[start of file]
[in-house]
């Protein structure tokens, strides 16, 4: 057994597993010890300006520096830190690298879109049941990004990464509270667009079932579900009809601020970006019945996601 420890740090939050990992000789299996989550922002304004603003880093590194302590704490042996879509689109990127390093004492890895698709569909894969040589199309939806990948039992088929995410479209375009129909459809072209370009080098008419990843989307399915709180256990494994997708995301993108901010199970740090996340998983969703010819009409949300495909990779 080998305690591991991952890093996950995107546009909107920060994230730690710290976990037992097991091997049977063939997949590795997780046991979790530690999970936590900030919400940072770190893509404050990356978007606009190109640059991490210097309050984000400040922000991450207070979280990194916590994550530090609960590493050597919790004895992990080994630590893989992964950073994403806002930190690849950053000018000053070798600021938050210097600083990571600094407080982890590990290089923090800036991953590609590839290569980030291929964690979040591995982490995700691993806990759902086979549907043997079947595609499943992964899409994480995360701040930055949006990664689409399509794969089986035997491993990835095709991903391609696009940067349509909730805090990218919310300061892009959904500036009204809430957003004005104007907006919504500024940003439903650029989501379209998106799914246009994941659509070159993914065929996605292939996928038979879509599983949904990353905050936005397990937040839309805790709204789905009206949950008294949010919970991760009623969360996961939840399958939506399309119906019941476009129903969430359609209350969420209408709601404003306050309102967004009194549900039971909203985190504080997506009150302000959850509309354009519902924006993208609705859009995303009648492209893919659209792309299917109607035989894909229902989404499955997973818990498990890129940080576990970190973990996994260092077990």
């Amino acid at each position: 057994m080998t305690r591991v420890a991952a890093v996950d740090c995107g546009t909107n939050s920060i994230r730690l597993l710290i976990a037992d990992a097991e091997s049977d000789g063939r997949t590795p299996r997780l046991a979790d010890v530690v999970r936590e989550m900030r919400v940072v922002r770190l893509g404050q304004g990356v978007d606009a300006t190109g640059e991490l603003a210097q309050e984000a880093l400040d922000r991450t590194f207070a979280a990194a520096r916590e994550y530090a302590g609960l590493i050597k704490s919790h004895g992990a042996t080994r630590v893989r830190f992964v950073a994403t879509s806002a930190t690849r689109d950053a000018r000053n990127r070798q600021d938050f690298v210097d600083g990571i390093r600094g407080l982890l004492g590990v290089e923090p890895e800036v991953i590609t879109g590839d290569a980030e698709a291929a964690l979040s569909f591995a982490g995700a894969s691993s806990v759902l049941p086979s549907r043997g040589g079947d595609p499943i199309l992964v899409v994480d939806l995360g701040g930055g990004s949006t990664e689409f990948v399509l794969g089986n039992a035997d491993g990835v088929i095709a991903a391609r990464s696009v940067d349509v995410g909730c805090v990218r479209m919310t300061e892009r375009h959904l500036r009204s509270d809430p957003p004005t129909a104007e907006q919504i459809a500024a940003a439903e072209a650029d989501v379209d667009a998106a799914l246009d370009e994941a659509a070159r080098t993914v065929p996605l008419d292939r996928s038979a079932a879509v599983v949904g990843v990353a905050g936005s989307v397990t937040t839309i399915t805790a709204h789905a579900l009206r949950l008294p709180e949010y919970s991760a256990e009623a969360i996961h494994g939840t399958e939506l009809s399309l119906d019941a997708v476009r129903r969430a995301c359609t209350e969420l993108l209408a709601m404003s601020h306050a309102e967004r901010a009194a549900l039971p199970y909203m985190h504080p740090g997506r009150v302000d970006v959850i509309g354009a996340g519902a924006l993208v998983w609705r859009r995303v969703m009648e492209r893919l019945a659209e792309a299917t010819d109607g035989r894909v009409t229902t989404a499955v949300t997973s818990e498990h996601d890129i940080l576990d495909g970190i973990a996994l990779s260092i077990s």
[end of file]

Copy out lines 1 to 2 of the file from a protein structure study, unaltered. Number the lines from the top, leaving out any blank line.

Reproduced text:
[in-house]
């Protein structure tokens, strides 16, 4: 057994597993010890300006520096830190690298879109049941990004990464509270667009079932579900009809601020970006019945996601 420890740090939050990992000789299996989550922002304004603003880093590194302590704490042996879509689109990127390093004492890895698709569909894969040589199309939806990948039992088929995410479209375009129909459809072209370009080098008419990843989307399915709180256990494994997708995301993108901010199970740090996340998983969703010819009409949300495909990779 080998305690591991991952890093996950995107546009909107920060994230730690710290976990037992097991091997049977063939997949590795997780046991979790530690999970936590900030919400940072770190893509404050990356978007606009190109640059991490210097309050984000400040922000991450207070979280990194916590994550530090609960590493050597919790004895992990080994630590893989992964950073994403806002930190690849950053000018000053070798600021938050210097600083990571600094407080982890590990290089923090800036991953590609590839290569980030291929964690979040591995982490995700691993806990759902086979549907043997079947595609499943992964899409994480995360701040930055949006990664689409399509794969089986035997491993990835095709991903391609696009940067349509909730805090990218919310300061892009959904500036009204809430957003004005104007907006919504500024940003439903650029989501379209998106799914246009994941659509070159993914065929996605292939996928038979879509599983949904990353905050936005397990937040839309805790709204789905009206949950008294949010919970991760009623969360996961939840399958939506399309119906019941476009129903969430359609209350969420209408709601404003306050309102967004009194549900039971909203985190504080997506009150302000959850509309354009519902924006993208609705859009995303009648492209893919659209792309299917109607035989894909229902989404499955997973818990498990890129940080576990970190973990996994260092077990």